How to Write a Technology Grant Proposal for Your Campus

Here’s how a grant specialist says you’ll know your campus is grant-seeking ready and how to make your technology grant proposal stand out from the rest.

As schools, school districts and higher education institutions continue to implement additional campus safety measures, more grants are now offering to fund technology-based initiatives.

At Campus Safety Conference East this August, Ashley Shultz and Elizabeth Evans, two grants development consultants from Grants Office, LLC, presented on grant opportunities that support campus safety technology at K-12 and higher education entities.  The duo also discussed examples of previously funded projects and tips for writing a successful technology grant proposal.

We had the opportunity to chat one-on-one with Schultz to further pick her brain on how to make technology grant proposals stand out from the rest (see video above).

But first, Schultz addressed the importance of making sure your campus is grant-seeking ready before taking the next steps to write a proposal.

“It’s very important to remember that grant-seeking takes a village, so involving everyone early on in the process is definitely a great first step to being grant ready,” she recommends. “Get local law enforcement, get your first responders, get anyone from the district or from the higher education institution that needs to be sitting at the table. They can provide that valuable input you may be forgetting.”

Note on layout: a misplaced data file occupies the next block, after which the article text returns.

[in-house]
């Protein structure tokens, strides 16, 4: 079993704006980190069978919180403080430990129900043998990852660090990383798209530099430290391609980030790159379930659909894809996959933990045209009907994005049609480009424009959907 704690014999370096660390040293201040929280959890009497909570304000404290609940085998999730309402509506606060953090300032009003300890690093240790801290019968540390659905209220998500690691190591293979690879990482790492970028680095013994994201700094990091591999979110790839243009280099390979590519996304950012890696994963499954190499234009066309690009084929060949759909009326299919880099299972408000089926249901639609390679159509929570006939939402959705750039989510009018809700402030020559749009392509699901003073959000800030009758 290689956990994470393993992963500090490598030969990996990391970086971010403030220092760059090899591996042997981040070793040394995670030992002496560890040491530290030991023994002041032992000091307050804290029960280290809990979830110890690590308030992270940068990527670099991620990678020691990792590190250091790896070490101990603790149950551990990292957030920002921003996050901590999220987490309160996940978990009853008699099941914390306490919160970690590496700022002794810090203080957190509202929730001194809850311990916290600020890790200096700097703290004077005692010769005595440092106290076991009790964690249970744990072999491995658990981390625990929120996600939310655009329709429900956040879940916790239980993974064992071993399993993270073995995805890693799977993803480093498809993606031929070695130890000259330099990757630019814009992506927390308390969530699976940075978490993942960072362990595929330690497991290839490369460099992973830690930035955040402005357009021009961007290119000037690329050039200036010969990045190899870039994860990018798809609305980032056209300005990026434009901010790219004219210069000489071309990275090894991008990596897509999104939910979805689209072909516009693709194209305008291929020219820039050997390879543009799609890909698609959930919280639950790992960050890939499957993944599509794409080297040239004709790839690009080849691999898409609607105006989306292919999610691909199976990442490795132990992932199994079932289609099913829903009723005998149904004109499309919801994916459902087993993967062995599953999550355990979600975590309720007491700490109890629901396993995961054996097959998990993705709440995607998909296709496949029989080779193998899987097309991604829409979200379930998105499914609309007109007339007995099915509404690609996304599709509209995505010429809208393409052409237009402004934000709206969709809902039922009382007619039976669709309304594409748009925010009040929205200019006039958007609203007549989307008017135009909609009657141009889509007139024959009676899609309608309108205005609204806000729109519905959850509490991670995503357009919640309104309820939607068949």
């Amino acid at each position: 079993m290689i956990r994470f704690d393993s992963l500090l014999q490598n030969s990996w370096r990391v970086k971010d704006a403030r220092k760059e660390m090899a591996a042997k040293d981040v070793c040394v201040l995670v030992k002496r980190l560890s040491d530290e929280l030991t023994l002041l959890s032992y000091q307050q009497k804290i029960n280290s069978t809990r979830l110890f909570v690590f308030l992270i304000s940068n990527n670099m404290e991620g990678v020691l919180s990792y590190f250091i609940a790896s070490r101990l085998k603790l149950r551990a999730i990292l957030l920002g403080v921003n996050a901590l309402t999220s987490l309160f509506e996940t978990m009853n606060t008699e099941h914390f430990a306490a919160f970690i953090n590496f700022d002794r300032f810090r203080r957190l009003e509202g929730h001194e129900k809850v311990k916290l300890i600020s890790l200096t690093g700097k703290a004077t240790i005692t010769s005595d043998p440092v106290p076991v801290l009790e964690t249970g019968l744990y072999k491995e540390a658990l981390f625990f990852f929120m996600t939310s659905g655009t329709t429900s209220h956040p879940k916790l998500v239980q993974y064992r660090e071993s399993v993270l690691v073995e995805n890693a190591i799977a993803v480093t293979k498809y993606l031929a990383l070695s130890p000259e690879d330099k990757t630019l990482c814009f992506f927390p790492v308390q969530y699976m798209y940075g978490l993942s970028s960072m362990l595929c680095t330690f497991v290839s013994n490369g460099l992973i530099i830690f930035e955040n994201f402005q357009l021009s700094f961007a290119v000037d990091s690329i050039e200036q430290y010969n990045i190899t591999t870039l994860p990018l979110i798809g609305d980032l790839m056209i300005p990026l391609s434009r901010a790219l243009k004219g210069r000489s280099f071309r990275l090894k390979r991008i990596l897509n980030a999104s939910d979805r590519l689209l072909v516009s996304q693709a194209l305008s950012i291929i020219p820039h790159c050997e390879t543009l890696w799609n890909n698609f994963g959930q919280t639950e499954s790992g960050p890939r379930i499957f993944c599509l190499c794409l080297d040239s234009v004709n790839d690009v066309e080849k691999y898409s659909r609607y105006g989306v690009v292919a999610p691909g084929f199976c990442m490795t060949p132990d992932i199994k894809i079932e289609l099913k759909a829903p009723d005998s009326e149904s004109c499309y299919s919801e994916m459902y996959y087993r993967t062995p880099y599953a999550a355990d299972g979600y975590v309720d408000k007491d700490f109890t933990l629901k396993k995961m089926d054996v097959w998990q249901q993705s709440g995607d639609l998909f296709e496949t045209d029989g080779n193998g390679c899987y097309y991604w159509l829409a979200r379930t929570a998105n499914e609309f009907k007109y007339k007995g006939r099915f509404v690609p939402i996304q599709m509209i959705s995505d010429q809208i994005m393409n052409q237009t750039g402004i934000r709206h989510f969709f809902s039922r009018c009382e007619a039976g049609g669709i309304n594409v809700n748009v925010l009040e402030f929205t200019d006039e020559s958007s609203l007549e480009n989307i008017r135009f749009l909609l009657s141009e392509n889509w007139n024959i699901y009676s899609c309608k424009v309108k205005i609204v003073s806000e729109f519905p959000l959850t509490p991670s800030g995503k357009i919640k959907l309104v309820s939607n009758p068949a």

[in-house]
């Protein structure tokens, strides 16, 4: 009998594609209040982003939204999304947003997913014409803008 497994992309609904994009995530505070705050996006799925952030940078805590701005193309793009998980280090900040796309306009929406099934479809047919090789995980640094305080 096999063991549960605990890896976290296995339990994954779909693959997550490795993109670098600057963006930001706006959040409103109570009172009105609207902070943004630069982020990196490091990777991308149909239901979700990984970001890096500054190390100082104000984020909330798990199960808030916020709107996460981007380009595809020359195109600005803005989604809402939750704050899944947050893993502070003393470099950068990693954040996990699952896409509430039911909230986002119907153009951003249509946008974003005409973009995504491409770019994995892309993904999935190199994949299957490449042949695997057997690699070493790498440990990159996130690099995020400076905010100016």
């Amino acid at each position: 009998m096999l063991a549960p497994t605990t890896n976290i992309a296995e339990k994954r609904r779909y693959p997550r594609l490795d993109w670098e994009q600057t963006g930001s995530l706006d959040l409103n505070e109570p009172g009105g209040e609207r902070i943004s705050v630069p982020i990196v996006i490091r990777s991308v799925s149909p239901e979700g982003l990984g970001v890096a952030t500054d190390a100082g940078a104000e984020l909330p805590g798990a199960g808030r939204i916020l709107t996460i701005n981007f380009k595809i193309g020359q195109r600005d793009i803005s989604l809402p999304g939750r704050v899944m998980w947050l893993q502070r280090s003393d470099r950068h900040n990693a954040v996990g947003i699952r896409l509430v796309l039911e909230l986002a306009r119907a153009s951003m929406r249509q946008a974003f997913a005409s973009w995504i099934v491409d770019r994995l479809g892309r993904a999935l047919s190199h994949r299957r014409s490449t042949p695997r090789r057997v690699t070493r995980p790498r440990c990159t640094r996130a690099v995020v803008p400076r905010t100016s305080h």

Next, Schultz says, be sure to gather grant identification numbers and documents, such as organization charts and leadership charts. That way, if the grant asks for it as an attachment, it’s ready to go.

“There are several state and federal grants that require identification numbers. They’re free, they’re very easy to access, but they do take a couple of weeks,” she adds. “So if you have those all ready to go, you won’t be panicking at the last minute.”

Lastly, involve technology vendors in the process to make sure all of the pieces that make the solution work are included and pricing is identified.

“The grant funders want to want to know, down to the penny, how well you’ll be spending your money,” says Schultz. “The vendor will be able to tell you exactly what kind of quotes you can be looking for, how much money you should ask for, and they’ll make sure you’re not forgetting anything.”

Make Your Technology Grant Proposal Stand Out

Although more school safety grants are becoming available, the demand often exceeds the available supply.

For instance, during the Summer 2018 pilot round of the School Violence Prevention Program (SVPP) offered through the Department of Justice’s STOP School Violence Act, only 45% of the more than 200 grant applications that were submitted were funded. The race for the 2019 grant cycle is expected to be even more fierce.

To give your application a boost to the top of the pile, Schultz recommends three basic steps: following directions, sharing your proposal with an outsider and starting as early as possible.


This may seem like an obvious one, but grant funders are going to tell you precisely what they want to see in your application, from how many pages and exactly what questions you should answer, down to the font size.